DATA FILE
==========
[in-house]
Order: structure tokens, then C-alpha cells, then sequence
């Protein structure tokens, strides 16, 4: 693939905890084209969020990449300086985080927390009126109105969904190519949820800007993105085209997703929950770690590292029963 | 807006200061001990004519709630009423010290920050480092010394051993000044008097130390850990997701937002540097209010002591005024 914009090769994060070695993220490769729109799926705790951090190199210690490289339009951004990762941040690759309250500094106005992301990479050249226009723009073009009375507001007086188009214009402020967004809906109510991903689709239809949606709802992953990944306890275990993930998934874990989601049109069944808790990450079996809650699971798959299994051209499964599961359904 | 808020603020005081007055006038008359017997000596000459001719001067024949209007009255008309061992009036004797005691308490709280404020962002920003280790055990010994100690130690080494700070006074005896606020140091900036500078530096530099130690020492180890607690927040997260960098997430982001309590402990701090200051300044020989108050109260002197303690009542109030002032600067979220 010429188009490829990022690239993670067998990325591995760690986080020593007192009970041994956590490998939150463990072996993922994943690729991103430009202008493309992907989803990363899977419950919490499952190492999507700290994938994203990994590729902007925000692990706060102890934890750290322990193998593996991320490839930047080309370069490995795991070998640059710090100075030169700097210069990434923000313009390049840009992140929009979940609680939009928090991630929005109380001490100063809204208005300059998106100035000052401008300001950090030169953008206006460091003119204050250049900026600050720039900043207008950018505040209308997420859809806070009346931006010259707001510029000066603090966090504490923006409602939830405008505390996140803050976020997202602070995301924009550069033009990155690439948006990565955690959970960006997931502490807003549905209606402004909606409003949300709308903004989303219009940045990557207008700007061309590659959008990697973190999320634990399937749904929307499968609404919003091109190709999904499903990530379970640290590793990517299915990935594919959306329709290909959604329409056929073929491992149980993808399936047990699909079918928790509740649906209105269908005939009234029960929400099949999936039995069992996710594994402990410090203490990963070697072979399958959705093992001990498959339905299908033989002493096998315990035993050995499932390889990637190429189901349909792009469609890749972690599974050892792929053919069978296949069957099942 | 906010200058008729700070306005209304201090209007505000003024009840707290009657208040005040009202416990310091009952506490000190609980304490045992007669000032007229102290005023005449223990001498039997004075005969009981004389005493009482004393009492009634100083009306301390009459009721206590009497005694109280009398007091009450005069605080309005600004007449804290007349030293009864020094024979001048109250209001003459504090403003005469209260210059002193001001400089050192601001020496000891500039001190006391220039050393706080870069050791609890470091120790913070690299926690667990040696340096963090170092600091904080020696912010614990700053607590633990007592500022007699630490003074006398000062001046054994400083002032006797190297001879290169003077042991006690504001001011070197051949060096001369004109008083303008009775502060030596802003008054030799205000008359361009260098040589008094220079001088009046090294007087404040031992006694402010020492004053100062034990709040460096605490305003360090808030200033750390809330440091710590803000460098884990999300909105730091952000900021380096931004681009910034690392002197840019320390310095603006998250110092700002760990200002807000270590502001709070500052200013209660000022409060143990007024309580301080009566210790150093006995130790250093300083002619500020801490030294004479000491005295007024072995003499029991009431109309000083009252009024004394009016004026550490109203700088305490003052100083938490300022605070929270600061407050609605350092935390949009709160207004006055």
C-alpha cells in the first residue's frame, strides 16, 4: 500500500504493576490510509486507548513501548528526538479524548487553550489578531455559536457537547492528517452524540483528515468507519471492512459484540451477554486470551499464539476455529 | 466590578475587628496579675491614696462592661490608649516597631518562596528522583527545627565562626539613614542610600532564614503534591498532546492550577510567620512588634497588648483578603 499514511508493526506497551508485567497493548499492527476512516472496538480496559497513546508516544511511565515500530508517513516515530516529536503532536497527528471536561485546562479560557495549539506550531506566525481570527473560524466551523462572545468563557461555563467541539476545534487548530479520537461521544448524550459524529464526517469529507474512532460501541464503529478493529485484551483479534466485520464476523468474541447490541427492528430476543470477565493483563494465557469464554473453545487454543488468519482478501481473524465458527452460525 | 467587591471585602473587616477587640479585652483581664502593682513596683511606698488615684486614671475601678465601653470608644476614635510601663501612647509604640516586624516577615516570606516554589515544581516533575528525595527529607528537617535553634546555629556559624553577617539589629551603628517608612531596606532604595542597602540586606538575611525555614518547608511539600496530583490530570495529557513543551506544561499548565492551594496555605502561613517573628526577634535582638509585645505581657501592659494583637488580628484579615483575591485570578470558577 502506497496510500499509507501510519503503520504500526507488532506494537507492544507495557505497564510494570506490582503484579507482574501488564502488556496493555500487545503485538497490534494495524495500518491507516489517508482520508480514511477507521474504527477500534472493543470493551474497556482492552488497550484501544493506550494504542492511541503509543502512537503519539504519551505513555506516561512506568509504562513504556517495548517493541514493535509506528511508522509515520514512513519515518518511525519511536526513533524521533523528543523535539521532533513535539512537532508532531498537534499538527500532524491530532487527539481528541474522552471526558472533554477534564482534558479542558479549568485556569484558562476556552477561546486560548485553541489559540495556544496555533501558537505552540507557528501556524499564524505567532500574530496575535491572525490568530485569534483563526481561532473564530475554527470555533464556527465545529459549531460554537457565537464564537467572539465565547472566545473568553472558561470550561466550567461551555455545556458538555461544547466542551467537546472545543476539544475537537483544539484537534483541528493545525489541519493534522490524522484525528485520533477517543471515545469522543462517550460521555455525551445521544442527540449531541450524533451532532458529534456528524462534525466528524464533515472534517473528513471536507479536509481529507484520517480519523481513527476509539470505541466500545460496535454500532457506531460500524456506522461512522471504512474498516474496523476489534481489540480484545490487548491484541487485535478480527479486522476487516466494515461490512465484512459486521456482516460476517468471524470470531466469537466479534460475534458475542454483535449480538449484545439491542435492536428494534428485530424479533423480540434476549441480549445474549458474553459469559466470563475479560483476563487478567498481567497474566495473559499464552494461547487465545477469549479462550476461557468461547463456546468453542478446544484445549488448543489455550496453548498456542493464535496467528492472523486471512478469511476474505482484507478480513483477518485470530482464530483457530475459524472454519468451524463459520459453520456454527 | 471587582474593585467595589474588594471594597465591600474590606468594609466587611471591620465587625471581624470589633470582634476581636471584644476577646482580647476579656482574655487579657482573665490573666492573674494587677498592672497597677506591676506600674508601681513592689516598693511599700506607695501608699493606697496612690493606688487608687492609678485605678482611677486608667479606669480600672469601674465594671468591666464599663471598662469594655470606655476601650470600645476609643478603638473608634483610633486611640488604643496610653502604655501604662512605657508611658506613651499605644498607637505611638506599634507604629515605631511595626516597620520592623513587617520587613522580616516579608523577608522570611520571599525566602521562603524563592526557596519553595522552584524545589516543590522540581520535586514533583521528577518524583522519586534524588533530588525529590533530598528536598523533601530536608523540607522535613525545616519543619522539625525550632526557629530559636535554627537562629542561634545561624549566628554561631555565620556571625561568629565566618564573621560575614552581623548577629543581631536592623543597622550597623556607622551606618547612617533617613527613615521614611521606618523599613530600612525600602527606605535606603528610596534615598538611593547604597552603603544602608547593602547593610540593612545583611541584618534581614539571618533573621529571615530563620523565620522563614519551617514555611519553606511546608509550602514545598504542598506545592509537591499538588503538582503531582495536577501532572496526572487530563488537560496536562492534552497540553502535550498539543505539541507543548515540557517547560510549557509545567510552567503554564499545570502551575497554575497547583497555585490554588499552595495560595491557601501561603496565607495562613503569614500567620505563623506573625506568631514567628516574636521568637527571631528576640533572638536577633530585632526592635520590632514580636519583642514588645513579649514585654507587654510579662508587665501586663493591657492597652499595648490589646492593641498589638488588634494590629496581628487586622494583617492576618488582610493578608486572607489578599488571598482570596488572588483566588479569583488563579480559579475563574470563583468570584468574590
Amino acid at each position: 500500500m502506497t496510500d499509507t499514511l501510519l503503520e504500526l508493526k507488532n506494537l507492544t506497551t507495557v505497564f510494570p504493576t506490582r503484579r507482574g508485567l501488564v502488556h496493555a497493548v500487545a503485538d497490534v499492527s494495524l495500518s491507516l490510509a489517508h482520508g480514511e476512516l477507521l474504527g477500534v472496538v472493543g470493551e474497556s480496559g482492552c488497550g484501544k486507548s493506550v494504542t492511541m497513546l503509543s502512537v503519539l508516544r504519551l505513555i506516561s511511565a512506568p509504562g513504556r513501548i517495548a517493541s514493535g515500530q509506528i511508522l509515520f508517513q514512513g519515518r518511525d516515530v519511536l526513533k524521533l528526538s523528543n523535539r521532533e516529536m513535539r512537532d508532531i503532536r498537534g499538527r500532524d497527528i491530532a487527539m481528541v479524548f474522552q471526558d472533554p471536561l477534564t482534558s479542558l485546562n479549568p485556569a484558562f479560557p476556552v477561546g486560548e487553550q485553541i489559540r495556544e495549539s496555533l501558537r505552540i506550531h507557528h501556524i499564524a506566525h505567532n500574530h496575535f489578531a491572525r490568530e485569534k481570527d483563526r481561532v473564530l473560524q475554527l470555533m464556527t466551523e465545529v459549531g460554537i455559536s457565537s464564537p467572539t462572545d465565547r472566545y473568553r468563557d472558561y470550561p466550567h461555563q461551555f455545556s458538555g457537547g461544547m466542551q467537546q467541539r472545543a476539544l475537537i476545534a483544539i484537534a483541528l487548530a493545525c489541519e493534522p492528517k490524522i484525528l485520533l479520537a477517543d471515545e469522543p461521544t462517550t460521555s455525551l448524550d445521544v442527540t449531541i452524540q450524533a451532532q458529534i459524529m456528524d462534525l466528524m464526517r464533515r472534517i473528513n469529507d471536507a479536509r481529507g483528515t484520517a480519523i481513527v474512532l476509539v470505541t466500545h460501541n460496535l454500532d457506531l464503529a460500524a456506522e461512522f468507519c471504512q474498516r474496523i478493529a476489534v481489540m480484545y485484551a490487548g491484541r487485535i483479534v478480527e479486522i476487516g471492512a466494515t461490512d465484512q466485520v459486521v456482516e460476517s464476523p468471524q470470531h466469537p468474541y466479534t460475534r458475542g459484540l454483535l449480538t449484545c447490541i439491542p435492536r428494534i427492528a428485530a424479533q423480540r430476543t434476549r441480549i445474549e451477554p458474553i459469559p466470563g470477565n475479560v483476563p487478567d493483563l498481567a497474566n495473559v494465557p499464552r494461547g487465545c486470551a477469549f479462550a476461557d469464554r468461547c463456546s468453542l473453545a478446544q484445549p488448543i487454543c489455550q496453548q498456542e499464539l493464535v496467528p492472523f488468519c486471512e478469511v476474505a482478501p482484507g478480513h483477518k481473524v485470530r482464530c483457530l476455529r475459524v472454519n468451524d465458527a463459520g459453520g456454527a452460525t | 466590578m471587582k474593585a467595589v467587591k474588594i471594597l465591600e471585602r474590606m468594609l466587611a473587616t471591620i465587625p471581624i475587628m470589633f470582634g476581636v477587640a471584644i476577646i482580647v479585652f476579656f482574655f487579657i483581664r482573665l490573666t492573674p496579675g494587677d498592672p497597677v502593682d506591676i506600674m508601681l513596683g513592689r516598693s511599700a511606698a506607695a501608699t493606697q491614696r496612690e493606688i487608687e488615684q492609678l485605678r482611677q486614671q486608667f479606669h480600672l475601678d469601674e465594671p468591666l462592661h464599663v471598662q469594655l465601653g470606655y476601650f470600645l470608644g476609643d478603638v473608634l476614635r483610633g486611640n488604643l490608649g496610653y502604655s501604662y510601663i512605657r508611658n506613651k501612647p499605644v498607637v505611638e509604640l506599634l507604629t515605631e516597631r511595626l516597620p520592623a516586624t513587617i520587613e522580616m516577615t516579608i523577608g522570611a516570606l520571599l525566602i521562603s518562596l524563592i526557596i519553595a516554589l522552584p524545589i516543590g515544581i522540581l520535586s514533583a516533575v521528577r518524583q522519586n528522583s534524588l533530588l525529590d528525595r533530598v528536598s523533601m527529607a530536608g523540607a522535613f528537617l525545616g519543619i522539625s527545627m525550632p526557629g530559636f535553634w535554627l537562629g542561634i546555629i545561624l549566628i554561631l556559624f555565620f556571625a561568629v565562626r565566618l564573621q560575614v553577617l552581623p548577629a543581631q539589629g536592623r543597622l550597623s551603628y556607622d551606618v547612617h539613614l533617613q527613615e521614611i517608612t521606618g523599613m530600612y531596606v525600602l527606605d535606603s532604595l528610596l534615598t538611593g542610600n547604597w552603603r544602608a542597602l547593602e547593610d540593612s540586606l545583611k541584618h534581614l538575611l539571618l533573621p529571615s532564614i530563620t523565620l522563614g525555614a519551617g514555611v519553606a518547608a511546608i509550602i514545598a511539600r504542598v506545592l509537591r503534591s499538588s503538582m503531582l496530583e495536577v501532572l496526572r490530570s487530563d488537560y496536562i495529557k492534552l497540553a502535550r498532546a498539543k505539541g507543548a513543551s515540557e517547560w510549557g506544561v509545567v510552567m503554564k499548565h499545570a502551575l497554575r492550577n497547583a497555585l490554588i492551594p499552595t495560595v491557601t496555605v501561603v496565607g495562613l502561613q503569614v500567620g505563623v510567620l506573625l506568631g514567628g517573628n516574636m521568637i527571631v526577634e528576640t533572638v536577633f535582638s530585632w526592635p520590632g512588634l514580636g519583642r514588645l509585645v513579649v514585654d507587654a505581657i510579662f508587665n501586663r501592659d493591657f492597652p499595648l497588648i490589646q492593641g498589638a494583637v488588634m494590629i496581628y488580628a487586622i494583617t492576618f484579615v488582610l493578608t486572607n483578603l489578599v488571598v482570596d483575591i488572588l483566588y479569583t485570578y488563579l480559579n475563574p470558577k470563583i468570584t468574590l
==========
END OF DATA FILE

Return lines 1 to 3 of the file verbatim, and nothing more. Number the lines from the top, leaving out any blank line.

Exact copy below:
[in-house]
Order: structure tokens, then C-alpha cells, then sequence
């Protein structure tokens, strides 16, 4: 693939905890084209969020990449300086985080927390009126109105969904190519949820800007993105085209997703929950770690590292029963 | 807006200061001990004519709630009423010290920050480092010394051993000044008097130390850990997701937002540097209010002591005024 914009090769994060070695993220490769729109799926705790951090190199210690490289339009951004990762941040690759309250500094106005992301990479050249226009723009073009009375507001007086188009214009402020967004809906109510991903689709239809949606709802992953990944306890275990993930998934874990989601049109069944808790990450079996809650699971798959299994051209499964599961359904 | 808020603020005081007055006038008359017997000596000459001719001067024949209007009255008309061992009036004797005691308490709280404020962002920003280790055990010994100690130690080494700070006074005896606020140091900036500078530096530099130690020492180890607690927040997260960098997430982001309590402990701090200051300044020989108050109260002197303690009542109030002032600067979220 010429188009490829990022690239993670067998990325591995760690986080020593007192009970041994956590490998939150463990072996993922994943690729991103430009202008493309992907989803990363899977419950919490499952190492999507700290994938994203990994590729902007925000692990706060102890934890750290322990193998593996991320490839930047080309370069490995795991070998640059710090100075030169700097210069990434923000313009390049840009992140929009979940609680939009928090991630929005109380001490100063809204208005300059998106100035000052401008300001950090030169953008206006460091003119204050250049900026600050720039900043207008950018505040209308997420859809806070009346931006010259707001510029000066603090966090504490923006409602939830405008505390996140803050976020997202602070995301924009550069033009990155690439948006990565955690959970960006997931502490807003549905209606402004909606409003949300709308903004989303219009940045990557207008700007061309590659959008990697973190999320634990399937749904929307499968609404919003091109190709999904499903990530379970640290590793990517299915990935594919959306329709290909959604329409056929073929491992149980993808399936047990699909079918928790509740649906209105269908005939009234029960929400099949999936039995069992996710594994402990410090203490990963070697072979399958959705093992001990498959339905299908033989002493096998315990035993050995499932390889990637190429189901349909792009469609890749972690599974050892792929053919069978296949069957099942 | 906010200058008729700070306005209304201090209007505000003024009840707290009657208040005040009202416990310091009952506490000190609980304490045992007669000032007229102290005023005449223990001498039997004075005969009981004389005493009482004393009492009634100083009306301390009459009721206590009497005694109280009398007091009450005069605080309005600004007449804290007349030293009864020094024979001048109250209001003459504090403003005469209260210059002193001001400089050192601001020496000891500039001190006391220039050393706080870069050791609890470091120790913070690299926690667990040696340096963090170092600091904080020696912010614990700053607590633990007592500022007699630490003074006398000062001046054994400083002032006797190297001879290169003077042991006690504001001011070197051949060096001369004109008083303008009775502060030596802003008054030799205000008359361009260098040589008094220079001088009046090294007087404040031992006694402010020492004053100062034990709040460096605490305003360090808030200033750390809330440091710590803000460098884990999300909105730091952000900021380096931004681009910034690392002197840019320390310095603006998250110092700002760990200002807000270590502001709070500052200013209660000022409060143990007024309580301080009566210790150093006995130790250093300083002619500020801490030294004479000491005295007024072995003499029991009431109309000083009252009024004394009016004026550490109203700088305490003052100083938490300022605070929270600061407050609605350092935390949009709160207004006055």